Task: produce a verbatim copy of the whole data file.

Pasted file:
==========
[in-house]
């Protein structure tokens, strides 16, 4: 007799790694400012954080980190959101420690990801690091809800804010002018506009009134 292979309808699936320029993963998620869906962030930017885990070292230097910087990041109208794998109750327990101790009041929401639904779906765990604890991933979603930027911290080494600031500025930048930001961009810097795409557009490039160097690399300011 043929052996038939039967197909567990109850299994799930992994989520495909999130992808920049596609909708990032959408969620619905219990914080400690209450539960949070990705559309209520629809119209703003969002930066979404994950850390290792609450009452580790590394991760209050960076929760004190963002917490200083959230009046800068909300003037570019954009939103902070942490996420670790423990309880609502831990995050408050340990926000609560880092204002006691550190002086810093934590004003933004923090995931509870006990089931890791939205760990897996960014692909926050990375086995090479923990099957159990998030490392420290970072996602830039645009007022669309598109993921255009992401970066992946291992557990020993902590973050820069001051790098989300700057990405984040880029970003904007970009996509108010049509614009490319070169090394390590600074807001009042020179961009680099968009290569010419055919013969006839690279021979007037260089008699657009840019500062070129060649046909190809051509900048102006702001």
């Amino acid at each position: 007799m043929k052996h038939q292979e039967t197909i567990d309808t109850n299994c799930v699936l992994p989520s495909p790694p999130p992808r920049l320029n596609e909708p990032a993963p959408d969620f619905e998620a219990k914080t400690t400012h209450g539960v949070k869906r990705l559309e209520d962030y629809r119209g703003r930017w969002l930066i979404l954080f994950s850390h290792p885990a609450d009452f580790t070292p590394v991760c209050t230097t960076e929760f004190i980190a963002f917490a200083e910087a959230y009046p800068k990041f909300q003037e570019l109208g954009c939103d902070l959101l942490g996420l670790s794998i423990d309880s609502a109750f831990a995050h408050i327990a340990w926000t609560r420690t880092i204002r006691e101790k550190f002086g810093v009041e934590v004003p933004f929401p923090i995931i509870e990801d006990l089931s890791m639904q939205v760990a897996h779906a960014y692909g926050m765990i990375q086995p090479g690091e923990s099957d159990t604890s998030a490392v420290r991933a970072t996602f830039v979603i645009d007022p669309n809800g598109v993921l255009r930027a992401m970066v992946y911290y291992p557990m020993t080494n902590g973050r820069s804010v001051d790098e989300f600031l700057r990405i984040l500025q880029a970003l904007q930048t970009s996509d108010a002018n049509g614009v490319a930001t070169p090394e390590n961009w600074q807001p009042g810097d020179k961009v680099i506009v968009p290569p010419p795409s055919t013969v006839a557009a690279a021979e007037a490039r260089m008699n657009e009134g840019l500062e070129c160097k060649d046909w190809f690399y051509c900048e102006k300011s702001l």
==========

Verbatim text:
[in-house]
């Protein structure tokens, strides 16, 4: 007799790694400012954080980190959101420690990801690091809800804010002018506009009134 292979309808699936320029993963998620869906962030930017885990070292230097910087990041109208794998109750327990101790009041929401639904779906765990604890991933979603930027911290080494600031500025930048930001961009810097795409557009490039160097690399300011 043929052996038939039967197909567990109850299994799930992994989520495909999130992808920049596609909708990032959408969620619905219990914080400690209450539960949070990705559309209520629809119209703003969002930066979404994950850390290792609450009452580790590394991760209050960076929760004190963002917490200083959230009046800068909300003037570019954009939103902070942490996420670790423990309880609502831990995050408050340990926000609560880092204002006691550190002086810093934590004003933004923090995931509870006990089931890791939205760990897996960014692909926050990375086995090479923990099957159990998030490392420290970072996602830039645009007022669309598109993921255009992401970066992946291992557990020993902590973050820069001051790098989300700057990405984040880029970003904007970009996509108010049509614009490319070169090394390590600074807001009042020179961009680099968009290569010419055919013969006839690279021979007037260089008699657009840019500062070129060649046909190809051509900048102006702001």
């Amino acid at each position: 007799m043929k052996h038939q292979e039967t197909i567990d309808t109850n299994c799930v699936l992994p989520s495909p790694p999130p992808r920049l320029n596609e909708p990032a993963p959408d969620f619905e998620a219990k914080t400690t400012h209450g539960v949070k869906r990705l559309e209520d962030y629809r119209g703003r930017w969002l930066i979404l954080f994950s850390h290792p885990a609450d009452f580790t070292p590394v991760c209050t230097t960076e929760f004190i980190a963002f917490a200083e910087a959230y009046p800068k990041f909300q003037e570019l109208g954009c939103d902070l959101l942490g996420l670790s794998i423990d309880s609502a109750f831990a995050h408050i327990a340990w926000t609560r420690t880092i204002r006691e101790k550190f002086g810093v009041e934590v004003p933004f929401p923090i995931i509870e990801d006990l089931s890791m639904q939205v760990a897996h779906a960014y692909g926050m765990i990375q086995p090479g690091e923990s099957d159990t604890s998030a490392v420290r991933a970072t996602f830039v979603i645009d007022p669309n809800g598109v993921l255009r930027a992401m970066v992946y911290y291992p557990m020993t080494n902590g973050r820069s804010v001051d790098e989300f600031l700057r990405i984040l500025q880029a970003l904007q930048t970009s996509d108010a002018n049509g614009v490319a930001t070169p090394e390590n961009w600074q807001p009042g810097d020179k961009v680099i506009v968009p290569p010419p795409s055919t013969v006839a557009a690279a021979e007037a490039r260089m008699n657009e009134g840019l500062e070129c160097k060649d046909w190809f690399y051509c900048e102006k300011s702001l």